Israeli tech uses lasers to protect civilian aircraft

"C-Music" is scheduled to be installed on all the country's airliners; foreign airlines hesitant to purchase due to lack of clear threat, cost.

By ARIEH O’SULLIVAN / THE MEDIA LINE
October 6, 2011 18:35
4 minute read.
Elbit C-Music system [illustration]

El-Op Elbit C-Music system 311. (photo credit: Courtesy of Elbit Sytems)

Reports of 20,000 missing shoulder fired anti-aircraft rockets in Libya have sent shivers down the spines of many airline security officials, who fear they may find their way into the hands of terrorists. US Senator Barbara Boxer has already called for hundreds of American jetliners to be outfitted with protection from such threats.

No such commercially available protection system exists, yet. But an Israeli company has developed the world’s only civilian system that can be mounted on a passenger liner, which detects incoming missiles and -- without shooting them down -- deflects them with laser technology.

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Called the C-Music, it is designed for both fixed-wing aircraft and helicopters and is expected to be available on the market shortly, having already received the necessary certification from civil aviation authorities around the world, said Adi Dar, general manager of El-Op Ltd., one of the leading electro-optics companies in the world.

“We see a huge potential for this application,” Dar told The Media Line. “The market out there is huge. You can do the math yourself, but there are thousands of helicopters and hundreds of strategic planes.”

Two years ago, the Israeli government awarded a $79 million contract to El-Op, a wholly owned subsidiary of Elbit Systems one of the world’s top 50 defense contractors, to develop the missile defense system for commercial passenger liners operating by the Israeli airlines El Al, Arkia and Israir as part of a “Sky Shield” air transport defense plan.

The impetus for developing a missile defense system for commercial airliners came following the attempt by al-Qaida to shoot down an Israeli passenger plane in Mombasa, Kenya in 2002.

El-Op gave journalists on Wednesday a look at the system, which is in its final stages of development. Mike Yanuv of El-Op, said C-Music was an acronym for: Commercial-Multi Spectral Infrared Countermeasure against shoulder-fired missiles. It is based on what is known as the DIRCM, or directional infrared countermeasure system.

“This system is being installed on all the civilian air liners in Israel. I can’t give you the timeframe, but we are at the very advanced stages of development,” he said.

It works by detecting and tracking any shoulder-fired anti-aircraft missile launched at the host aircraft. When the missile gets within a certain range, C-Music fires a laser directly at the missile’s seeker, deflecting it from the plane. It has a smaller design turret for helicopters, business and special mission aircraft and a larger self-contained pod with more powerful lasers and multiple detectors commercial airliners, aerial tankers and large business aircraft.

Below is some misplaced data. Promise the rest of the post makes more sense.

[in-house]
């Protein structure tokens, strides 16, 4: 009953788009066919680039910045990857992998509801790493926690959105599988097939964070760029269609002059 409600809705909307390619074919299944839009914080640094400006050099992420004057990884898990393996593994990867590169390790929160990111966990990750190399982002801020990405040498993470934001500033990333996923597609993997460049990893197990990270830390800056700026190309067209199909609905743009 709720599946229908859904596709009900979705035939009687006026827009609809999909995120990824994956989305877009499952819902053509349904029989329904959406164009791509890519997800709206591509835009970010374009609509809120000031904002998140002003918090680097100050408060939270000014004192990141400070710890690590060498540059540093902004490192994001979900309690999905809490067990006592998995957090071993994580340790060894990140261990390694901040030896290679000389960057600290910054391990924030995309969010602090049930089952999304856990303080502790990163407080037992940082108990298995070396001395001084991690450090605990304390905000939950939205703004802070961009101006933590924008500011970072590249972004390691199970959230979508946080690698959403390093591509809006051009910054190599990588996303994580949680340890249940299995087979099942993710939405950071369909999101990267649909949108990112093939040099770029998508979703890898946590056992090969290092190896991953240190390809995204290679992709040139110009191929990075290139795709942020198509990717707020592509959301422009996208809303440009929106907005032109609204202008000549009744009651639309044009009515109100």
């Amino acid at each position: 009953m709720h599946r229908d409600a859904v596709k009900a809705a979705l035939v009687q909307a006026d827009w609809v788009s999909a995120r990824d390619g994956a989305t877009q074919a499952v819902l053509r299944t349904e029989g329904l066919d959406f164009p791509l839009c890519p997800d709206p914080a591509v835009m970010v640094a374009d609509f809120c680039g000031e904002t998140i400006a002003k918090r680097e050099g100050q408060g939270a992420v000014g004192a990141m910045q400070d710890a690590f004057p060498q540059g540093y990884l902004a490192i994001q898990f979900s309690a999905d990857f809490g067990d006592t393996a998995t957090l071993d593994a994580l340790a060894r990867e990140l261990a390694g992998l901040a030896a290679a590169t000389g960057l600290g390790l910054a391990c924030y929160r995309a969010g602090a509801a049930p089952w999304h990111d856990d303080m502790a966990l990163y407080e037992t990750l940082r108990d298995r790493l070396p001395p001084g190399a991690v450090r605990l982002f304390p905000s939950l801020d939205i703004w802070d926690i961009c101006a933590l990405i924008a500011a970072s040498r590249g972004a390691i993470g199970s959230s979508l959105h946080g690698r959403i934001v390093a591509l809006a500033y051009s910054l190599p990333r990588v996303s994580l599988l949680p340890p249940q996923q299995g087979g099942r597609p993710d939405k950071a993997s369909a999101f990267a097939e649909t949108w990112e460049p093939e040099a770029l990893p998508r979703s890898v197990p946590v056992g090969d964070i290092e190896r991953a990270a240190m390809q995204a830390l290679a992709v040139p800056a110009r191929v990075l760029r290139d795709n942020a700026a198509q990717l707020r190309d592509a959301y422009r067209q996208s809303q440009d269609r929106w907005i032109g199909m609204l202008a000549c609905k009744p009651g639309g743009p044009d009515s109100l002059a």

Yanuv said the system is superior to the Flight Guard, produced by the rival Israel Aerospace Industries (IAI), since it used a laser rather than pyrotechnic flares to divert the incoming missile from its course. The IAI system has encountered difficulties with US and European civil aviation authorities, which have refused to certify out of safety concerns.

“Our system has all the required licensing,” Yanuv said.

El-Op declined to give the price for the system, but Israeli reports have said each one costs about $1.2 million.

“It has potential, but it is expensive,” aviation expert Danny Shalom told The Media Line. “In Israel, the government is footing the bill for the system. Commercial airliners around the world would need to be obligated to install this by their governments or given subsidies before I can see sales taking off there.”

Arie Egozi, an aviation writer for Israel Defense website, added that commercial aviation companies are likely to be reluctant to acquire it since they don’t yet see that serious a threat. The pod would also cut into revenue, since it takes up the space equivalent to three passenger seats.

According to US State Department figures, more than 40 civilian planes have been hit by surface-to-air missiles since the 1970s. Shalom said the missing anti-aircraft missiles in Libya, known as MANPADS for man-portable air defense system, constituted a very serious threat to global aviation.

Dar, of El-Op, acknowledged that while the military market was fertile, commercial airlines are taking their time about purchasing the technology because the need for protection from MANPADS had not yet been driven home.

“When we look into the future four or five years from now, just as we have electronic warfare suites on every [military] platform, I am confident that every platform will have a DIRCM to protect it against missiles,” Dar said.


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